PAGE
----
If you have any questions or the desire to chat about the wild world of Massachusetts Rules please feel free to click HERE and reach out.
August 12, 2021
Subrogation and workers compensation, together, normally are not a topic of conversation at many events or family gatherings. However mundane as it sounds, if you are a workers’ compensation carrier or injured worker, you may want to learn more as Florida law allows for other parties, not just the injured worker, to recover from the third-party who caused the injury.
July 19, 2021
Michael B. Stevens to Speak on the Implied Co-Insured Doctrine at the 2021 National Association for Subrogation Professionals’ Annual Conference on November 7-8
DSB&C’s Managing Partner, Michael B. Stevens, has been selected by the National Association for Subrogation Professionals to speak at this year’s annual conference. Michael will be speaking on the topic of the Implied Co-Insured Doctrine which he has litigated in various states and in Florida all the way to the Florida Supreme Court. The conference will be virtual this year.
Click here for more information about attending the conference.
July 2, 2021
As the court system seeks to return to its new post-pandemic normal, DSB&C remains committed to legal excellence in representing clients. The goal in litigated cases is to obtain the fair and just determination in every case. In Federal Court, consent to a magistrate judge may be a tactical advantage to consider. 28 U.S.C. Chapter 43 sets forth the qualifications, training, and jurisdiction of a magistrate judge. Appointment of a magistrate judge is made without regard to political affiliation and must be confirmed by the district court judges. The statute ensures only the most experienced and highest caliber are selected. Consenting to a magistrate judge allows all issues of the case to be developed and determined by one judge rather than the usual practice of proceeding before the magistrate judge for discovery issues and the district judge for trial.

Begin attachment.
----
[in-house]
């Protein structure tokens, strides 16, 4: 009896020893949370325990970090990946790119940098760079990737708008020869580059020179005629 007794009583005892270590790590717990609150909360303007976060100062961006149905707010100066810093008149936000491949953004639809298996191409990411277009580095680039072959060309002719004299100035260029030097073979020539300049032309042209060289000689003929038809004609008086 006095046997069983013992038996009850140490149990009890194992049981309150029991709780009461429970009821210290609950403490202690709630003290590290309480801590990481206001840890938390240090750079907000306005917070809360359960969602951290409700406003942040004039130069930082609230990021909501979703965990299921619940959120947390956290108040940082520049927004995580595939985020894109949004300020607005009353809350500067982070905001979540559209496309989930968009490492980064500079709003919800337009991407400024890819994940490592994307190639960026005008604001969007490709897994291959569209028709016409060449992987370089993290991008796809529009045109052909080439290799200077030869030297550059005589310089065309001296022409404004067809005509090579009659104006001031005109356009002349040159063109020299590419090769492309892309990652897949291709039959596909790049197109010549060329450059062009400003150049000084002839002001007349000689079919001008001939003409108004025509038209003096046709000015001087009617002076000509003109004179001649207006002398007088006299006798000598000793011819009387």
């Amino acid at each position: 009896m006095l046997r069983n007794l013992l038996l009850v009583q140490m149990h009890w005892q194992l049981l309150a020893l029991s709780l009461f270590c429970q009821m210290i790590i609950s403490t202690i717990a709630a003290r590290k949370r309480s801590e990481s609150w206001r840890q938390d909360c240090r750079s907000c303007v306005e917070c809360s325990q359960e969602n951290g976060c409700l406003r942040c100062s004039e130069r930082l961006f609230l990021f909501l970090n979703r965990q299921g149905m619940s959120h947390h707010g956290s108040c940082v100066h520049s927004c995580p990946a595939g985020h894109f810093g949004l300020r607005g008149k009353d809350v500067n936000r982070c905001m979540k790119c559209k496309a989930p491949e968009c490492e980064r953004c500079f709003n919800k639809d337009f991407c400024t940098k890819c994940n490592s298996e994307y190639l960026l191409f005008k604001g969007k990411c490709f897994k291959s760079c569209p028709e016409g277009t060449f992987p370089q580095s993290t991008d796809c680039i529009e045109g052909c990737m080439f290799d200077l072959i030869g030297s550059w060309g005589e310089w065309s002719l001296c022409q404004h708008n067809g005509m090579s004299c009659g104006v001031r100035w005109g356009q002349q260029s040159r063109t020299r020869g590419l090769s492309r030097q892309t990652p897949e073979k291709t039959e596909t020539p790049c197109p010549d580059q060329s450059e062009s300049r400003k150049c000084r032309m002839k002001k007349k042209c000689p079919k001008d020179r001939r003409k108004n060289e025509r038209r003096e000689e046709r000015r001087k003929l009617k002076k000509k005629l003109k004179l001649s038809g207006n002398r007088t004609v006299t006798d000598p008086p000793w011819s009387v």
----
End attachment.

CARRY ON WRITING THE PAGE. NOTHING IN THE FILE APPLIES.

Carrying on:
Because magistrate judges do not preside over felony criminal trials, they have greater flexibility in scheduling deadlines and trial. This affords greater opportunity to uncover complex factual issues and delve into the intricacies of legal causation and damages. Consent to the magistrate judge helps the court system to utilize its resources as efficiently as possible while ensuring proficient and highly qualified judgeship from inception to resolution of a case. The attorneys at DSB&C are experienced in all aspects of federal court litigation. Our attorneys consider the client’s right to proceed before a magistrate judge and provide thoughtful recommendations on a case-specific basis.
Click here to email me anytime if you have additional questions.
June 14, 2021
The premises liability team of DSB&C of our West Palm Beach office successfully defended an appeal in the Eleventh Circuit Court of an Order granting Final Summary Judgment. In Espinoza v. Target Corp., 843 F. App’x 168, (11th Cir. 2021), Plaintiff claimed physical injuries to her head, neck, back, and shoulder; she also claimed damages for psychological injuries and memory loss related to a fall in a large puddle of milk in the stationary department of the Boynton Beach store. The central issue on appeal was whether the evidence supported an inference of constructive notice under Fla. Stat. 768.0755 (2010).